1. Container barge aground, British Columbia
Container barge NANA PROVIDER, loaded with rail cars and empty containers, ran aground at around 0340 UTC Nov 10 south of Quathiaski Cove, Quadra Island, British Columbia. Barge was towed by tug POLAR KING and according to track, broke free before grounding. It was planned to refloat barge during the day Nov 10 with high tide, but plan was rejected after survey detected hull breach or breaches. Salvage attempts were postponed, to be resumed on Nov 11. Alaska Marine Lines operates the barge. http://maritimebulletin.net/2019/11/11/container-barge-aground-british-columbia/
2. Coastal cargo ship sank in West Papua waters, Indonesia
Landing craft LCT MARUNI PRATAMA with cargo of sand and cement sank early in the morning Nov 10 in Manokwari Regency waters, northeast of West Papua, Indonesia. The ship with 11 crew was en route from Manokwari to Teluk Wondama Regency, south of Manokwari, but was caught in rough seas, started taking on water, and sank. All crew went into life raft and were picked up, reportedly, by local fishermen. http://maritimebulletin.net/2019/11/10/coastal-cargo-ship-sank-in-west-papua-waters-indonesia/
3. Two bulk carriers including Panamax aground in Parana river UPDATES
Bulk carrier CL RIZHAO ran aground at 342 kilometer mark, Parana river below San Nicolas, Argentina, at 0215 UTC Nov 9, while sailing downstream partially loaded with 43615 tons of soy beans. Channel reported to be completely blocked. The ship’s next call is in Brazil to complete shipment, bound for Vietnam.
Nov 10: Was refloated at around 0045 UTC Nov 10, taken downstream to Ramallo, anchored for inspection. http://maritimebulletin.net/2019/11/09/two-bulk-carrier-including-panamax-aground-in-parana-river/
4. New report highlights health, nature and climate benefits of reducing ship speeds
On the eve of the latest round of UN ship climate negotiations at the International Maritime Organisation in London, a new report published by Seas at Risk and Transport & Environment has highlighted how slower ship speeds would massively reduce the damage shipping is causing to human health, nature and the climate. https://www.hellenicshippingnews.com/new-report-highlights-health-nature-and-climate-benefits-of-reducing-ship-speeds/
5. China is Likely to Cap Annual Coal Imports at 300 Million Tons
China will likely hold annual coal imports at between 200 million and 300 million tons, according to the president of a top industry body, suggesting that the pace of shipments so far in 2019 could tail off in the last two months and establishing a cap on expectations for subsequent years. https://www.hellenicshippingnews.com/china-is-likely-to-cap-annual-coal-imports-at-300-million-tons/
6. U.S. scoops up overseas fuel oil in pre-IMO push
The United States is taking advantage of record-low prices of one of the world’s dirtiest fuels by buying record volumes, which it intends to upgrade into cleaner products before new shipping rules take effect, trading and analyst sources say. https://www.hellenicshippingnews.com/u-s-scoops-up-overseas-fuel-oil-in-pre-imo-push/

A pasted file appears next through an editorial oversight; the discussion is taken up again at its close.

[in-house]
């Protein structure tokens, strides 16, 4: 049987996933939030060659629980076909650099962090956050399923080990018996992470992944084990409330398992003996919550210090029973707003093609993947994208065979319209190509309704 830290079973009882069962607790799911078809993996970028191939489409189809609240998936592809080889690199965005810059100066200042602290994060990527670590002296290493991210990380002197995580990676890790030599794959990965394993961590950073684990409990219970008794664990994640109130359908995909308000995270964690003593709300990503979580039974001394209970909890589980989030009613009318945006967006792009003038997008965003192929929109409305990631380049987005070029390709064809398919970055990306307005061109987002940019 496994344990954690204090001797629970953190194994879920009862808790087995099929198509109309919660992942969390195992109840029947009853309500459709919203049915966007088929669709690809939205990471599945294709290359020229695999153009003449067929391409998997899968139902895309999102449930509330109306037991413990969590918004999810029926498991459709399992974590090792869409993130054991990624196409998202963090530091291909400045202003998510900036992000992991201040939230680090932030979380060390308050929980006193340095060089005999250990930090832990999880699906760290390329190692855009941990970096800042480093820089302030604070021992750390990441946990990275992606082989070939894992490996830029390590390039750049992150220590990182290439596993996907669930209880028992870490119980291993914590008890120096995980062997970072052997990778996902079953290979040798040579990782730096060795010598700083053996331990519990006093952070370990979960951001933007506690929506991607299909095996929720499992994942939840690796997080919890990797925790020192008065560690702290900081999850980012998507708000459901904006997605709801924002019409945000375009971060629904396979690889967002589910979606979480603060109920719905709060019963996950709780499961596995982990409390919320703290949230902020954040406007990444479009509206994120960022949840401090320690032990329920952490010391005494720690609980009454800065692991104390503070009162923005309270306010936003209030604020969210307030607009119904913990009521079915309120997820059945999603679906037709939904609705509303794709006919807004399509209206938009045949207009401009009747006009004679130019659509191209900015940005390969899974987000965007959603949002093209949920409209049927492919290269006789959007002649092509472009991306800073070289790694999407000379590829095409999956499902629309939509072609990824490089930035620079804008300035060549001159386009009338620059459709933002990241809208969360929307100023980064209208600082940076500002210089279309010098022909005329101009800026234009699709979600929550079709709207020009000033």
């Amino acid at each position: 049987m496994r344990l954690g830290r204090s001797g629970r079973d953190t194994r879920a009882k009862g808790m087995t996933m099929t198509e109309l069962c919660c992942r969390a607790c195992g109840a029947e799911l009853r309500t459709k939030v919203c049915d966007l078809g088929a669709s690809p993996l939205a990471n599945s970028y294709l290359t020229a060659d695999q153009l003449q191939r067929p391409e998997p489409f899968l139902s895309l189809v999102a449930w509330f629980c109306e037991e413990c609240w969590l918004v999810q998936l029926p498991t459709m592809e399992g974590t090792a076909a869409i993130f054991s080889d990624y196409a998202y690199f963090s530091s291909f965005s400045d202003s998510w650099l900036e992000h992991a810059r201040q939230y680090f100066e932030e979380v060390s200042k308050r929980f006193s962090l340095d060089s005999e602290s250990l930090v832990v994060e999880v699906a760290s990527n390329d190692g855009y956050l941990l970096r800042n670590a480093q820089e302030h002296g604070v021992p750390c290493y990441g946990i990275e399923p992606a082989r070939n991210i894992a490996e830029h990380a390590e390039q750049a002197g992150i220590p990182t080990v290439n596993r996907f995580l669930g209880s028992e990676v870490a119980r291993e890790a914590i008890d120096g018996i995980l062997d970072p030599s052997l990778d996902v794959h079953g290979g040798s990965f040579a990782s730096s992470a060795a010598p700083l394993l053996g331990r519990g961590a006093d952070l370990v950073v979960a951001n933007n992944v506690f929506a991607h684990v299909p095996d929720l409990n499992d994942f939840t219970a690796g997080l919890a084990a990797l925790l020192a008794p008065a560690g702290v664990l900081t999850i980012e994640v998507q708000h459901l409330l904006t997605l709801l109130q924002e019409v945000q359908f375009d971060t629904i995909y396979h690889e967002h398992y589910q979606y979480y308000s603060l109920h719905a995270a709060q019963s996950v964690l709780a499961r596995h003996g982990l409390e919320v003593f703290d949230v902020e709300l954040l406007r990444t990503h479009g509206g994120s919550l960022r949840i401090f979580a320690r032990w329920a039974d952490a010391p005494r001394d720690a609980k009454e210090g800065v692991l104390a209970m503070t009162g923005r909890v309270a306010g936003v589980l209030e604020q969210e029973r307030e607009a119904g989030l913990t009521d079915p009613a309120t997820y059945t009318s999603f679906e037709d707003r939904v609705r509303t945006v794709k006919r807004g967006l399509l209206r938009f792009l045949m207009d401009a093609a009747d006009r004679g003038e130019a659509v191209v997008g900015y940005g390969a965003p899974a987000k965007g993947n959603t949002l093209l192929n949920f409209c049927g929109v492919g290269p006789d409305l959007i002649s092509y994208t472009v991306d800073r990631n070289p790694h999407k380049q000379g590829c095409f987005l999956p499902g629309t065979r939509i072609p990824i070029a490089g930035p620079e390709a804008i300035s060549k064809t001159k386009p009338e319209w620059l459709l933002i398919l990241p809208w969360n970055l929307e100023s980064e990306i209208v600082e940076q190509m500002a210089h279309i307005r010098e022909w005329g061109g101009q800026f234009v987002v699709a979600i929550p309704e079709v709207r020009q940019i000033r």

7. Flurry of spot cargoes sell as new IMO rules loom
Angolan crude cargoes flew off the shelf this week as refiners mopped up heavy, sweet oil that produces high yields of fuel that will comply with new IMO rules on shipping from January. https://www.hellenicshippingnews.com/flurry-of-spot-cargoes-sell-as-new-imo-rules-loom/
8. Singapore Welcomes Its Largest Containership to Date
The ultra large container vessel (ULCV) is one of the eleven new ships from Mediterranean Shipping Company’s (MSC) Gülsün-class of boxships. The Gülsün-Class is currently the world’s largest series of containerships. Featuring a length of 400 meters and a width of 61 meters, the newbuild can carry up to 24 rows of containers, with a height of 13 tiers on deck. Its length exceeds that of the Eiffel Tower and it can transport the equivalent of about 384 million pairs of shoes. https://mobile.worldmaritimenews.com/archives/286195/singapore-welcomes-its-largest-containership-to-date/
9. NRF: Imports at Top US Ports to See Final Tariff-Driven Surge of 2019
Imports at major U.S. retail container ports are expected to see their final surge of the year this month ahead of new tariffs set to take effect in December, according to the National Retail Federation and Hackett Associates.
“Retailers are highly competitive, but the ability to compete has been challenging this year because of the uncertainty of the trade war and continued tariff escalation,” Jonathan Gold, NRF Vice President for Supply Chain and Customs Policy, said. https://mobile.worldmaritimenews.com/archives/286194/nrf-imports-at-top-us-ports-to-see-final-tariff-driven-surge-of-2019/
10. U.S. Scoops Up Overseas Fuel Oil In Pre-IMO Push
The United States is taking advantage of record-low prices of one of the world’s dirtiest fuels by buying record volumes, which it intends to upgrade into cleaner products before new shipping rules take effect, trading and analyst sources say.
U.S. trade sources said it recently had become economical to ship fuel oil from countries such as Russia, boosting imports of the product into the United States. https://www.shippingtribune.com/news/shipping/U.S.+scoops+up+overseas+fuel+oil+in+pre-IMO+push